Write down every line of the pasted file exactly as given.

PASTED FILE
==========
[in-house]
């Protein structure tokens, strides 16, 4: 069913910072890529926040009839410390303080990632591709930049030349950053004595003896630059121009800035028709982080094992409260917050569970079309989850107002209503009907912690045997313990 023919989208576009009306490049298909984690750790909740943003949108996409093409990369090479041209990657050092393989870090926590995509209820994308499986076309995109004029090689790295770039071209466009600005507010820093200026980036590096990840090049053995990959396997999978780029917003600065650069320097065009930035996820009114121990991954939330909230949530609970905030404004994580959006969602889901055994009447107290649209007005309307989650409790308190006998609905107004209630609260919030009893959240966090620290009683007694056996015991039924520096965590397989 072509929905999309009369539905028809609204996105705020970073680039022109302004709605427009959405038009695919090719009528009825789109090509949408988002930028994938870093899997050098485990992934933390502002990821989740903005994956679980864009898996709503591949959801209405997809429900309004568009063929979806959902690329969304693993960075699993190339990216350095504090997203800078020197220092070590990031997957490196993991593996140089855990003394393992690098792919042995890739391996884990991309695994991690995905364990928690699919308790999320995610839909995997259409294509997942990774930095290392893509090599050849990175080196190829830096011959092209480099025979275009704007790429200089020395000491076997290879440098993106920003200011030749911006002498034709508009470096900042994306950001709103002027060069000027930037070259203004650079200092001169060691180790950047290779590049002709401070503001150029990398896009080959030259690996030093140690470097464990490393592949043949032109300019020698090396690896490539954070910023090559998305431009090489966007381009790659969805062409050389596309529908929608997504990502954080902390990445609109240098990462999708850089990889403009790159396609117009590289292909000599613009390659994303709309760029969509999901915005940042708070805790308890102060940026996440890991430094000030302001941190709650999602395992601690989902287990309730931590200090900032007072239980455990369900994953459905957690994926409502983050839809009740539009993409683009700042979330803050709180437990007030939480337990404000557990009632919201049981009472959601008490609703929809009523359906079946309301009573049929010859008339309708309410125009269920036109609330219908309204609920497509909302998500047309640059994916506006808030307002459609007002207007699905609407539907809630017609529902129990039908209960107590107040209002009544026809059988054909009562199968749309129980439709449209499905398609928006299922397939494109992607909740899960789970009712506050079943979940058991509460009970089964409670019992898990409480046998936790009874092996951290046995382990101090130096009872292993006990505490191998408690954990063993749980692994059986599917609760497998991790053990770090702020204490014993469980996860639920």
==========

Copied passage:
[in-house]
């Protein structure tokens, strides 16, 4: 069913910072890529926040009839410390303080990632591709930049030349950053004595003896630059121009800035028709982080094992409260917050569970079309989850107002209503009907912690045997313990 023919989208576009009306490049298909984690750790909740943003949108996409093409990369090479041209990657050092393989870090926590995509209820994308499986076309995109004029090689790295770039071209466009600005507010820093200026980036590096990840090049053995990959396997999978780029917003600065650069320097065009930035996820009114121990991954939330909230949530609970905030404004994580959006969602889901055994009447107290649209007005309307989650409790308190006998609905107004209630609260919030009893959240966090620290009683007694056996015991039924520096965590397989 072509929905999309009369539905028809609204996105705020970073680039022109302004709605427009959405038009695919090719009528009825789109090509949408988002930028994938870093899997050098485990992934933390502002990821989740903005994956679980864009898996709503591949959801209405997809429900309004568009063929979806959902690329969304693993960075699993190339990216350095504090997203800078020197220092070590990031997957490196993991593996140089855990003394393992690098792919042995890739391996884990991309695994991690995905364990928690699919308790999320995610839909995997259409294509997942990774930095290392893509090599050849990175080196190829830096011959092209480099025979275009704007790429200089020395000491076997290879440098993106920003200011030749911006002498034709508009470096900042994306950001709103002027060069000027930037070259203004650079200092001169060691180790950047290779590049002709401070503001150029990398896009080959030259690996030093140690470097464990490393592949043949032109300019020698090396690896490539954070910023090559998305431009090489966007381009790659969805062409050389596309529908929608997504990502954080902390990445609109240098990462999708850089990889403009790159396609117009590289292909000599613009390659994303709309760029969509999901915005940042708070805790308890102060940026996440890991430094000030302001941190709650999602395992601690989902287990309730931590200090900032007072239980455990369900994953459905957690994926409502983050839809009740539009993409683009700042979330803050709180437990007030939480337990404000557990009632919201049981009472959601008490609703929809009523359906079946309301009573049929010859008339309708309410125009269920036109609330219908309204609920497509909302998500047309640059994916506006808030307002459609007002207007699905609407539907809630017609529902129990039908209960107590107040209002009544026809059988054909009562199968749309129980439709449209499905398609928006299922397939494109992607909740899960789970009712506050079943979940058991509460009970089964409670019992898990409480046998936790009874092996951290046995382990101090130096009872292993006990505490191998408690954990063993749980692994059986599917609760497998991790053990770090702020204490014993469980996860639920």